Even as predictable as Titanic was, the good guy was allowed to drown while the bad guy was allowed to live his life.  There were few surprises in this movie.  I liked the main characters, but I wonder how it would have turned out if maybe Jake had died.  Just a thought.

Avatar is a straight black and white morality tale.  Humans are bad, Na’vi are good.  Na’vi ultimately triumph.  I think by making the good slightly less good; maybe show some unsavory aspects of Na’vi society.  Even the guy who dislikes Our Hero and was supposed to marry Zoë Saldana’s character steps into line without much argument.  There was no jockeying for position in the tribe?  And when Our Hero goes out to meet the other tribes of Na’vi around the world, are there no differences between them that might have put them at odds?  On the human side, could they have been slightly less bad and perhaps more desperate?  Moral ambiguity would have kept the audience guessing longer than the opening credits.  It would have made it into a movie that made audiences say “hmm” as well as “whoa”.  And I would have liked to have seen some kind of compromise made between the sides.  Perhaps something akin to Nelson Mandela’s ability to forgive his oppressors once he gained a position of power.  In that way, there wouldn’t be the need for petty revenge by Earth (can’t they nuke the site from orbit… sorry, wrong movie) and bad feelings all around.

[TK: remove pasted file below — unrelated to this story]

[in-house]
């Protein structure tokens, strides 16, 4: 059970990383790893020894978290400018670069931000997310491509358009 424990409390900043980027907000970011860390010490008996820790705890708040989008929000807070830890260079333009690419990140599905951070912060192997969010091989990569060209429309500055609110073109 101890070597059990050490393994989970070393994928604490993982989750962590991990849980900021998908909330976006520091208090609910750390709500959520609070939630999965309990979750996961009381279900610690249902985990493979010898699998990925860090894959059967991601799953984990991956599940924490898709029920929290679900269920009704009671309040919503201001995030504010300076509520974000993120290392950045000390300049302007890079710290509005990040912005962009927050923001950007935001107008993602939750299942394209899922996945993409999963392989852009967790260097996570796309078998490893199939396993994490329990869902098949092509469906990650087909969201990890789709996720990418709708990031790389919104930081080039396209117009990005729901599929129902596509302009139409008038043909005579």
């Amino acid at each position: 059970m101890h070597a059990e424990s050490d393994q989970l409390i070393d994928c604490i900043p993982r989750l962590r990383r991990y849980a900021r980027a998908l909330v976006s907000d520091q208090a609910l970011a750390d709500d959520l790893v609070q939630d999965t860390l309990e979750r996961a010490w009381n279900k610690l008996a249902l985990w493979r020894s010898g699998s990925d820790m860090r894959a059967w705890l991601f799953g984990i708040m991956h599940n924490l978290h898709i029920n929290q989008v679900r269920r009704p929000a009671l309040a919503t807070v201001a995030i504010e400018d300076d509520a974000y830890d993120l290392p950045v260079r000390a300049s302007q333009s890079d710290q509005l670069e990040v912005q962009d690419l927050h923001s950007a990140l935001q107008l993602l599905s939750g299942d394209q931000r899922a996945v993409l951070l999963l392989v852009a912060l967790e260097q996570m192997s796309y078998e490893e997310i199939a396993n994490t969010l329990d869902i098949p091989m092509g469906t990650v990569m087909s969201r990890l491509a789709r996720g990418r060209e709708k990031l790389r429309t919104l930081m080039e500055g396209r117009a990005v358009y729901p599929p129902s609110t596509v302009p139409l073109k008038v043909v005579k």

Of course, in this political climate full of Hate Radio and paranoia that overlooks the obvious basic goodness of people, the idea that two such disparate peoples could come together and work for a peaceful solution would probably seem like the most fantastic element of the movie.



  1. A couple of comments, I would appreciate if Mr. James Cameron were to reply – I have just watched the film at home for the first time ever:
    1) How did humans discover unobtainium on Pandora? This important part of the puzzle (in my opinion) is not tackled at all in any sufficient detail whatsoever.
    2) Wouldn’t it have been easier/safer to send over robots to dig the mineral out?
    3) What about the floating mountains – it was darn obvious to me straightaway, why not to the mining company whizkids?
    4) Most characters were of the ‘cardboard’ category.